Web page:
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Description"s for Cricket Pitch

Stumps or Wickets: According to the rule of cricket there are two sets of stems which are placed on a cricket pitch. Each set of wickets consists of three stumps they are named as middle stump, off stump, leg stump. On top of the stumps you have to place two bail sticks. These stumps and bails are generally made up of willow. According to the rules and regulations of cricket the height of the stumps must be of 28 inches or 71.12 cms. The total distance between the off stump and leg stump should be 9 inches or 22.86 cms.

PitchThe Pitch: This is the main area in the cricket match where the most of the action takes place. This is the most focused region as this is the place where the game starts between the cricket bat and cricket ball or in other words you can explain it as the place where the batsman faces the bowler. In general the pitch is in rectangular shape which has an area of 22 yards or a length of 66 feet and a width of 10 feet. All most all the international matches and test matches are played on turf wickets. Further levels of Cricket are played not merely on turf but also on additional artificial surfaces, astro turf, cement and matting. There have been example of Test Matches played on matting wickets but that was merely long way earlier. The distance between stumps from one end to an other end can also be defined as the pitch.

CreaseCreases: Four white lines are drawn at the every ending of the pitch. They take in one bowling crease, one popping crease or the batting crease, and two come back creases.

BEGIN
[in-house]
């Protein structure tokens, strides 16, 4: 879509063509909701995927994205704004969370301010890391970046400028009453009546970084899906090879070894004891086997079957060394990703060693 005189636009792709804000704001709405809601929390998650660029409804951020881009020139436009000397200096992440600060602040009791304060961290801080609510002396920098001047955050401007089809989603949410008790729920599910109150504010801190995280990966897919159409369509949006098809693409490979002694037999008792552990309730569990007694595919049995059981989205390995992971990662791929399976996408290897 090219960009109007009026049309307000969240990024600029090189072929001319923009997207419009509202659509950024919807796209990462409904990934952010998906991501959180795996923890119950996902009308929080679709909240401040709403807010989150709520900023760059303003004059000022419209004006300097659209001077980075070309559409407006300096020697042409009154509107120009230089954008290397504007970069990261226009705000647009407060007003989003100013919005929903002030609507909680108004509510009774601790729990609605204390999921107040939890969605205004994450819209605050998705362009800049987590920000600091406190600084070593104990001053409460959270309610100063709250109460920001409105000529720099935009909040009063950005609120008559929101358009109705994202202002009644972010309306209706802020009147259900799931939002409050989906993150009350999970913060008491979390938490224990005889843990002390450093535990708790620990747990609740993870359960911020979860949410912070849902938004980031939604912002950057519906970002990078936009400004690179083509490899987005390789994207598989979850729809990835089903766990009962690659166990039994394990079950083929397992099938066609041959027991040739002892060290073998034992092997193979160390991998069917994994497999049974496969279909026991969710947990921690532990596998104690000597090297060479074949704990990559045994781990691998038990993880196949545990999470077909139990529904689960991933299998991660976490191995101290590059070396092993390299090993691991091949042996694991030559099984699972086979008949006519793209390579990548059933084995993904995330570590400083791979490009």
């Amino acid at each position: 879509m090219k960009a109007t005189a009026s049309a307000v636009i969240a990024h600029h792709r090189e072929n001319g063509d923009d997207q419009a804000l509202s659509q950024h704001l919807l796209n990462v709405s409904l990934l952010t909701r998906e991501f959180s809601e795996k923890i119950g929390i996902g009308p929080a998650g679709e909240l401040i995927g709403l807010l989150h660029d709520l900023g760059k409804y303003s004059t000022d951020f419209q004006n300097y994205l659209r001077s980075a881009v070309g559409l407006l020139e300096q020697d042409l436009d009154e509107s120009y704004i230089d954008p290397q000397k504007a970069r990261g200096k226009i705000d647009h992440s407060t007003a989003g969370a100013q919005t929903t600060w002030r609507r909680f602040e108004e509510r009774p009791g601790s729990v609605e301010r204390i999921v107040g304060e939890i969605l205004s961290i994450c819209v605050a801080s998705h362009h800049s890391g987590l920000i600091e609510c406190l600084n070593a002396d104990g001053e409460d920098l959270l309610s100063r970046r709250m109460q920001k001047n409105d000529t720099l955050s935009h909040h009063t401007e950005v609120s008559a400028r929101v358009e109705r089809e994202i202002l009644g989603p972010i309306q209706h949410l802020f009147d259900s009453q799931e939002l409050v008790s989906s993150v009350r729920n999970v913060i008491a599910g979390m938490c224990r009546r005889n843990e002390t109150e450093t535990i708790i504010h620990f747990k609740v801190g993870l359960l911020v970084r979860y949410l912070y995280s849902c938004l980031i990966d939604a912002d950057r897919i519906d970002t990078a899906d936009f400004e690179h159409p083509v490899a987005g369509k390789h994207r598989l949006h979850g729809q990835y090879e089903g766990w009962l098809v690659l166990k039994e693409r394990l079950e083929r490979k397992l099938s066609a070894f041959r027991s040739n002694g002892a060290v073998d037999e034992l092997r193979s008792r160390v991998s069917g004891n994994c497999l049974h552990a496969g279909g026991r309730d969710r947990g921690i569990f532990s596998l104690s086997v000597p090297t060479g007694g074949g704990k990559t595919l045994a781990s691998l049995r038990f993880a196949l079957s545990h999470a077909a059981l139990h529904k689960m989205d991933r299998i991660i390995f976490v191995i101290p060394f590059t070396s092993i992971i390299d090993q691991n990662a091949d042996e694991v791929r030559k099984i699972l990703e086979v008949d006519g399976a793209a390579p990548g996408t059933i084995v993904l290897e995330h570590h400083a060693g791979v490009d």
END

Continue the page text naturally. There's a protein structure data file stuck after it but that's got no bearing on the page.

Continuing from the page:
Bowling CreaseBowling Crease: A bowling crease which is of 8 feet 8 inches wide and evenly alienated along both side of the middle stump. The bowling crease draws out to the return crease. No fielders are permitted to make inroads this region when a cricket ball is being bowled to the batsman.

Batting Crease or Popping:This crease is drawn equivalent to the bowling crease at a space of 4 feet or 121.92 cms. A run is finished every time when the two batsmen reach out the crease to their conflicting ends. As stated on top of for a Bowling Crease, if a bowler transgresses this crease in his delivery step then the delivery is acknowledged as a no-ball. This crease arrives into picture at some point in the decision of run outs and stump outs. A batsman has an alternative of footing outer surface the batting crease. He is able to be stumped out by the wicket keeper if he is elsewhere of this crease.

Return Crease: The go back creases ending the bowling crease at right angles on both side of the middle stump at a space of 4 feet 4 inches. Only if the bowler’s leg is outside the return creases or touching it then it can be declared as the no-ball.
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